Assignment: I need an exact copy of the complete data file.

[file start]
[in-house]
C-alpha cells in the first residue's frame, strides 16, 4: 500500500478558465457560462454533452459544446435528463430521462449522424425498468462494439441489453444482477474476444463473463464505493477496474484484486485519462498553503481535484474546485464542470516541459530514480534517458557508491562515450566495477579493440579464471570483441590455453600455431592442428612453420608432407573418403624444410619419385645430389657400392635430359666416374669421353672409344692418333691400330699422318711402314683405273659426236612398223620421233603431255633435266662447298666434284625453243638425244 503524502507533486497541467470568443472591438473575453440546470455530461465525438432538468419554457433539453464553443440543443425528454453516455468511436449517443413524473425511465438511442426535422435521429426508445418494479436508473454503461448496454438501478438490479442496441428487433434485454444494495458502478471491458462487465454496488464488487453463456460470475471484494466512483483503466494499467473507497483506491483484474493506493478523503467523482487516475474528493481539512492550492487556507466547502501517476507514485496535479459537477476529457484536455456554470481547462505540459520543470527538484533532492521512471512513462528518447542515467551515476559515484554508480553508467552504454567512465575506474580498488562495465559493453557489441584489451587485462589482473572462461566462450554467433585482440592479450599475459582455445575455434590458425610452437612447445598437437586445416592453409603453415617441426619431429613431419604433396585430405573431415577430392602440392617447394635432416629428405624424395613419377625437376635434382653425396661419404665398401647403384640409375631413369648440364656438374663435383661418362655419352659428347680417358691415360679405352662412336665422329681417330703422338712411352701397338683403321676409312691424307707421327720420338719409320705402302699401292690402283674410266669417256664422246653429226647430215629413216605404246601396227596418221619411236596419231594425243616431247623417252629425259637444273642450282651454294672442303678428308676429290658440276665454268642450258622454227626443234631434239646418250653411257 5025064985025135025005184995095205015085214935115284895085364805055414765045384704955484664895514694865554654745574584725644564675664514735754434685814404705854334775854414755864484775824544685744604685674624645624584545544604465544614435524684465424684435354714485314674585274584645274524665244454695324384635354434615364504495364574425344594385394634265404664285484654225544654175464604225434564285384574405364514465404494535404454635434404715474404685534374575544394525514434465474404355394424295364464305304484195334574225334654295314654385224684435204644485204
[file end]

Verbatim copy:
[in-house]
C-alpha cells in the first residue's frame, strides 16, 4: 500500500478558465457560462454533452459544446435528463430521462449522424425498468462494439441489453444482477474476444463473463464505493477496474484484486485519462498553503481535484474546485464542470516541459530514480534517458557508491562515450566495477579493440579464471570483441590455453600455431592442428612453420608432407573418403624444410619419385645430389657400392635430359666416374669421353672409344692418333691400330699422318711402314683405273659426236612398223620421233603431255633435266662447298666434284625453243638425244 503524502507533486497541467470568443472591438473575453440546470455530461465525438432538468419554457433539453464553443440543443425528454453516455468511436449517443413524473425511465438511442426535422435521429426508445418494479436508473454503461448496454438501478438490479442496441428487433434485454444494495458502478471491458462487465454496488464488487453463456460470475471484494466512483483503466494499467473507497483506491483484474493506493478523503467523482487516475474528493481539512492550492487556507466547502501517476507514485496535479459537477476529457484536455456554470481547462505540459520543470527538484533532492521512471512513462528518447542515467551515476559515484554508480553508467552504454567512465575506474580498488562495465559493453557489441584489451587485462589482473572462461566462450554467433585482440592479450599475459582455445575455434590458425610452437612447445598437437586445416592453409603453415617441426619431429613431419604433396585430405573431415577430392602440392617447394635432416629428405624424395613419377625437376635434382653425396661419404665398401647403384640409375631413369648440364656438374663435383661418362655419352659428347680417358691415360679405352662412336665422329681417330703422338712411352701397338683403321676409312691424307707421327720420338719409320705402302699401292690402283674410266669417256664422246653429226647430215629413216605404246601396227596418221619411236596419231594425243616431247623417252629425259637444273642450282651454294672442303678428308676429290658440276665454268642450258622454227626443234631434239646418250653411257 5025064985025135025005184995095205015085214935115284895085364805055414765045384704955484664895514694865554654745574584725644564675664514735754434685814404705854334775854414755864484775824544685744604685674624645624584545544604465544614435524684465424684435354714485314674585274584645274524665244454695324384635354434615364504495364574425344594385394634265404664285484654225544654175464604225434564285384574405364514465404494535404454635434404715474404685534374575544394525514434465474404355394424295364464305304484195334574225334654295314654385224684435204644485204